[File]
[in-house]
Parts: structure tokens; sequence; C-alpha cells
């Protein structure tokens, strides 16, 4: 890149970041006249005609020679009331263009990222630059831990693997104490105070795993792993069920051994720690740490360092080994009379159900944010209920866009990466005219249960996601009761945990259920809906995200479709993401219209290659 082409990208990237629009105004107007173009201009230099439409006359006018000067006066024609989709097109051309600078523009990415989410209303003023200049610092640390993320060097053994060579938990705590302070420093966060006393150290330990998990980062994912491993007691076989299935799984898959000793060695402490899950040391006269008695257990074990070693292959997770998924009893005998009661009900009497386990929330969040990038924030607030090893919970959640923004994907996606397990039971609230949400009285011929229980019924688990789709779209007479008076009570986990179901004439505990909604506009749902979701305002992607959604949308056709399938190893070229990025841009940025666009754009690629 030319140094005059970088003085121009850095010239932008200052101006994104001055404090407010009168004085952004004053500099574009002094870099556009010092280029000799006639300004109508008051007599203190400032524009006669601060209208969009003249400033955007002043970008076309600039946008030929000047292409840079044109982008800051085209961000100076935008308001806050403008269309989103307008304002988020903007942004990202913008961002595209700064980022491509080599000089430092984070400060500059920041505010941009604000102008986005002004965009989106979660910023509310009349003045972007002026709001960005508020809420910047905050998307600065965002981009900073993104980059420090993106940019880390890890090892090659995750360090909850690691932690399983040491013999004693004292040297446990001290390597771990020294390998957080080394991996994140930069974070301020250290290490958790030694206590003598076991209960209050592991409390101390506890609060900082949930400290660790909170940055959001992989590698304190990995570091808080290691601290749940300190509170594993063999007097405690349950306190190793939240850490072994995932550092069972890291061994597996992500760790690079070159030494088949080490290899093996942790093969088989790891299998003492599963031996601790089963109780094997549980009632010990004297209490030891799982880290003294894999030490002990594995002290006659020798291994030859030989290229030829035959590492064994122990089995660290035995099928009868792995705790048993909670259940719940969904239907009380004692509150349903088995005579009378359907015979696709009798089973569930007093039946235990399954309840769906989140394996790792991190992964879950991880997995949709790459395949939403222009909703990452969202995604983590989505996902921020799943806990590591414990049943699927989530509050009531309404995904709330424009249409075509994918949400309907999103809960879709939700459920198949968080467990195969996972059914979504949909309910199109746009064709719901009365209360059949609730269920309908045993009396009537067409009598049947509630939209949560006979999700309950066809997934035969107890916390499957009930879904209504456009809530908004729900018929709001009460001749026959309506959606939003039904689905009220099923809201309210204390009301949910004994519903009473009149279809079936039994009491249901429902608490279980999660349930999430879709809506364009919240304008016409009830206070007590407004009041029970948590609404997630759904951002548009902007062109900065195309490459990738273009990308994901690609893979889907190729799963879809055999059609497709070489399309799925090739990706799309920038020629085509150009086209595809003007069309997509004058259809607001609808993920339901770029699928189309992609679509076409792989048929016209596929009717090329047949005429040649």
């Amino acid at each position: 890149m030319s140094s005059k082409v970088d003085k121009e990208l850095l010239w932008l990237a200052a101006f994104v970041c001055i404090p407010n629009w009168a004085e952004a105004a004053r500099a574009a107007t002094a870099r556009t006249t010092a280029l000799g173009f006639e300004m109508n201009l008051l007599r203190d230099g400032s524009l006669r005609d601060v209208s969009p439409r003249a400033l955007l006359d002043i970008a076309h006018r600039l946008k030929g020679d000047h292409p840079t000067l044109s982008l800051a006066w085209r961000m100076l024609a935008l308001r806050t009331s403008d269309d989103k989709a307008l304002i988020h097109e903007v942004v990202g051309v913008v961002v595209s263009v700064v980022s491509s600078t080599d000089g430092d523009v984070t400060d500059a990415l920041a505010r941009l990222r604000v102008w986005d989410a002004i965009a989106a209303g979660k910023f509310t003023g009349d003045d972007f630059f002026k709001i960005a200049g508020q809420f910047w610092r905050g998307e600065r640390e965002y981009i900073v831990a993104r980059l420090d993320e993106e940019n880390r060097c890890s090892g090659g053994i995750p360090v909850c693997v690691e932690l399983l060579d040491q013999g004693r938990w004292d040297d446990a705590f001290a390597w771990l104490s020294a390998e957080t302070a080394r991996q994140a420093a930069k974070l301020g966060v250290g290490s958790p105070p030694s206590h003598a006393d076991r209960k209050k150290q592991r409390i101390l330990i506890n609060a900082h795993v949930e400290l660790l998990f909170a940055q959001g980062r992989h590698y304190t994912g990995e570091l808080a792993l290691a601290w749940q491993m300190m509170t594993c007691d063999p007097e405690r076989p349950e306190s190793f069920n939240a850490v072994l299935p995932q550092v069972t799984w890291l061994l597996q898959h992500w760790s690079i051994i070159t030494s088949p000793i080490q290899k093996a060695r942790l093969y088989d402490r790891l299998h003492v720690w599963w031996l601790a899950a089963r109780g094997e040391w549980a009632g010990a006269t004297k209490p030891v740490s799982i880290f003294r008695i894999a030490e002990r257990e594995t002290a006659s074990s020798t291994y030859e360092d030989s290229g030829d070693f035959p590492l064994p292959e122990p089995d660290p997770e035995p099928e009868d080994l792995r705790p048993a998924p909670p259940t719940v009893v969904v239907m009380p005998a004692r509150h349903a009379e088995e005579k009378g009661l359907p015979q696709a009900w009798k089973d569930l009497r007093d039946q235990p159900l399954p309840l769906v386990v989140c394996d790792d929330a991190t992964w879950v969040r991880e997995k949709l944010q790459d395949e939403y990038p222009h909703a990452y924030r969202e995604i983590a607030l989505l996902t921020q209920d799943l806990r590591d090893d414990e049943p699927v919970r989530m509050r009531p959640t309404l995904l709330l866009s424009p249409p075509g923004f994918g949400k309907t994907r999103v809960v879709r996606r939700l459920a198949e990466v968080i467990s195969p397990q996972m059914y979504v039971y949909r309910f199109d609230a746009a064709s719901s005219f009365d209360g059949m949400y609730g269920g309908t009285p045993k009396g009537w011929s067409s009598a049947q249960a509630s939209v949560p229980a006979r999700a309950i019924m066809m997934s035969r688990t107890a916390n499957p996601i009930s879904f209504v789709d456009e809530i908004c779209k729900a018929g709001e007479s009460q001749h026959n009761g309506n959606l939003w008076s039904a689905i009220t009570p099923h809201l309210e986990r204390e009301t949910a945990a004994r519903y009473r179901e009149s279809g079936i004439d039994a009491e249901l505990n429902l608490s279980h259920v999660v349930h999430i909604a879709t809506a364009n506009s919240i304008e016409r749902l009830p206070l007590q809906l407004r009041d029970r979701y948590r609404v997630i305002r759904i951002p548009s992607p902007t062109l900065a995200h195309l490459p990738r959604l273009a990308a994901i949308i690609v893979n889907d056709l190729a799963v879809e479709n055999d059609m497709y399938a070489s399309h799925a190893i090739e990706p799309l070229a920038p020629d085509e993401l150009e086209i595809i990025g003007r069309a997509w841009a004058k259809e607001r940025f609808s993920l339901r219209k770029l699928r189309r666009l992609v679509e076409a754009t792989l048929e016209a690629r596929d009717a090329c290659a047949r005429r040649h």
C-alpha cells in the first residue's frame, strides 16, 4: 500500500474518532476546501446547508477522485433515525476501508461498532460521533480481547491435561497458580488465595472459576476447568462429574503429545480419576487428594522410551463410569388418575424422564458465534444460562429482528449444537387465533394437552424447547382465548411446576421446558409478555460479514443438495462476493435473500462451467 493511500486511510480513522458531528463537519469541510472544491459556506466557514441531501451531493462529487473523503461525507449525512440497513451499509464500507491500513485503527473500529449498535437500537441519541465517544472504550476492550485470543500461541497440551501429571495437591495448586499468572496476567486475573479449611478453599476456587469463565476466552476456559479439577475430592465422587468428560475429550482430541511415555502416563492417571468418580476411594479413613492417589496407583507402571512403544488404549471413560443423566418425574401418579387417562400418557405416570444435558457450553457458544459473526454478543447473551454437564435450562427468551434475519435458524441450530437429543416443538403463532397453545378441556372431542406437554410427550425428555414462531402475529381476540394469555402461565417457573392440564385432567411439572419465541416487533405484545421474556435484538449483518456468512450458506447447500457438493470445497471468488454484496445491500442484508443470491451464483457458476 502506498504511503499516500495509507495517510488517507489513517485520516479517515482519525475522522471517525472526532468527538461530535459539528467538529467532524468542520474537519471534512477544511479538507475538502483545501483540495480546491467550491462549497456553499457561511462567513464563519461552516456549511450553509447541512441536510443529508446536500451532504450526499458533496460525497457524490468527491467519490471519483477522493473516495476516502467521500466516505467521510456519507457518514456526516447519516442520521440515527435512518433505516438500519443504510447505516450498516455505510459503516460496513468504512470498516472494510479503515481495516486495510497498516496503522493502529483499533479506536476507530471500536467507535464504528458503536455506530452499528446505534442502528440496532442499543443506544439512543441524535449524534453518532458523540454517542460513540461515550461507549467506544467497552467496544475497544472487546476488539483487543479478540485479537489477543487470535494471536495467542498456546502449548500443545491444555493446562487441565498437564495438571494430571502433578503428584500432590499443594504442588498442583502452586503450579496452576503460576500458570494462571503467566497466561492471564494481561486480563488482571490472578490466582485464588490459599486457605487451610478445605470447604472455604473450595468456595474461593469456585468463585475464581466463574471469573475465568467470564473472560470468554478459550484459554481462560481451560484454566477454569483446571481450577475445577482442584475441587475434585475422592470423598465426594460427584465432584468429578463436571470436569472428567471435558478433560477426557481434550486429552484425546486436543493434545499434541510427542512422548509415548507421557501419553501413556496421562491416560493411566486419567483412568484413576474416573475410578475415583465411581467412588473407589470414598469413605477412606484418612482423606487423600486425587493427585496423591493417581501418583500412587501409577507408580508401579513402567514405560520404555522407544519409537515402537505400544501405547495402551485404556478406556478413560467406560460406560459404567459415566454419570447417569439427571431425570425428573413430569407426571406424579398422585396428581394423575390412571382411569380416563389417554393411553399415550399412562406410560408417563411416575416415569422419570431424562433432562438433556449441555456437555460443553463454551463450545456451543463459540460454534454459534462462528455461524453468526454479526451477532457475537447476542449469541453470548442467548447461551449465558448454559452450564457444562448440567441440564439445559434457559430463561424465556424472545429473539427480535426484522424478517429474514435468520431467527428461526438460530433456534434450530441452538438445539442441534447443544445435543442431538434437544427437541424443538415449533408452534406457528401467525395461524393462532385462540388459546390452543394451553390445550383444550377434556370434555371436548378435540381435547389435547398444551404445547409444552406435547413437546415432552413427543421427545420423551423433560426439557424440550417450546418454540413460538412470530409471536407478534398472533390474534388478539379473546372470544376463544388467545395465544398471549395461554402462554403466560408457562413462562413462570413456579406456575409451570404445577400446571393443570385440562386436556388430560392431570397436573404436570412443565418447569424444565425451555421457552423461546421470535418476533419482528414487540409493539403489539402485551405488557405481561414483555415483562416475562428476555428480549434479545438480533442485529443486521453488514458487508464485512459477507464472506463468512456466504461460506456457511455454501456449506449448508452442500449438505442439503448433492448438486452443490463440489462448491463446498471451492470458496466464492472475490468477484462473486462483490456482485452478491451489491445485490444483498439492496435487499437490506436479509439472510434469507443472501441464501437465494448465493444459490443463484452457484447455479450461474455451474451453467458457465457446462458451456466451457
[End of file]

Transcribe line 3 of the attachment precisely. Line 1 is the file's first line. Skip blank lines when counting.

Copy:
């Protein structure tokens, strides 16, 4: 890149970041006249005609020679009331263009990222630059831990693997104490105070795993792993069920051994720690740490360092080994009379159900944010209920866009990466005219249960996601009761945990259920809906995200479709993401219209290659 082409990208990237629009105004107007173009201009230099439409006359006018000067006066024609989709097109051309600078523009990415989410209303003023200049610092640390993320060097053994060579938990705590302070420093966060006393150290330990998990980062994912491993007691076989299935799984898959000793060695402490899950040391006269008695257990074990070693292959997770998924009893005998009661009900009497386990929330969040990038924030607030090893919970959640923004994907996606397990039971609230949400009285011929229980019924688990789709779209007479008076009570986990179901004439505990909604506009749902979701305002992607959604949308056709399938190893070229990025841009940025666009754009690629 030319140094005059970088003085121009850095010239932008200052101006994104001055404090407010009168004085952004004053500099574009002094870099556009010092280029000799006639300004109508008051007599203190400032524009006669601060209208969009003249400033955007002043970008076309600039946008030929000047292409840079044109982008800051085209961000100076935008308001806050403008269309989103307008304002988020903007942004990202913008961002595209700064980022491509080599000089430092984070400060500059920041505010941009604000102008986005002004965009989106979660910023509310009349003045972007002026709001960005508020809420910047905050998307600065965002981009900073993104980059420090993106940019880390890890090892090659995750360090909850690691932690399983040491013999004693004292040297446990001290390597771990020294390998957080080394991996994140930069974070301020250290290490958790030694206590003598076991209960209050592991409390101390506890609060900082949930400290660790909170940055959001992989590698304190990995570091808080290691601290749940300190509170594993063999007097405690349950306190190793939240850490072994995932550092069972890291061994597996992500760790690079070159030494088949080490290899093996942790093969088989790891299998003492599963031996601790089963109780094997549980009632010990004297209490030891799982880290003294894999030490002990594995002290006659020798291994030859030989290229030829035959590492064994122990089995660290035995099928009868792995705790048993909670259940719940969904239907009380004692509150349903088995005579009378359907015979696709009798089973569930007093039946235990399954309840769906989140394996790792991190992964879950991880997995949709790459395949939403222009909703990452969202995604983590989505996902921020799943806990590591414990049943699927989530509050009531309404995904709330424009249409075509994918949400309907999103809960879709939700459920198949968080467990195969996972059914979504949909309910199109746009064709719901009365209360059949609730269920309908045993009396009537067409009598049947509630939209949560006979999700309950066809997934035969107890916390499957009930879904209504456009809530908004729900018929709001009460001749026959309506959606939003039904689905009220099923809201309210204390009301949910004994519903009473009149279809079936039994009491249901429902608490279980999660349930999430879709809506364009919240304008016409009830206070007590407004009041029970948590609404997630759904951002548009902007062109900065195309490459990738273009990308994901690609893979889907190729799963879809055999059609497709070489399309799925090739990706799309920038020629085509150009086209595809003007069309997509004058259809607001609808993920339901770029699928189309992609679509076409792989048929016209596929009717090329047949005429040649």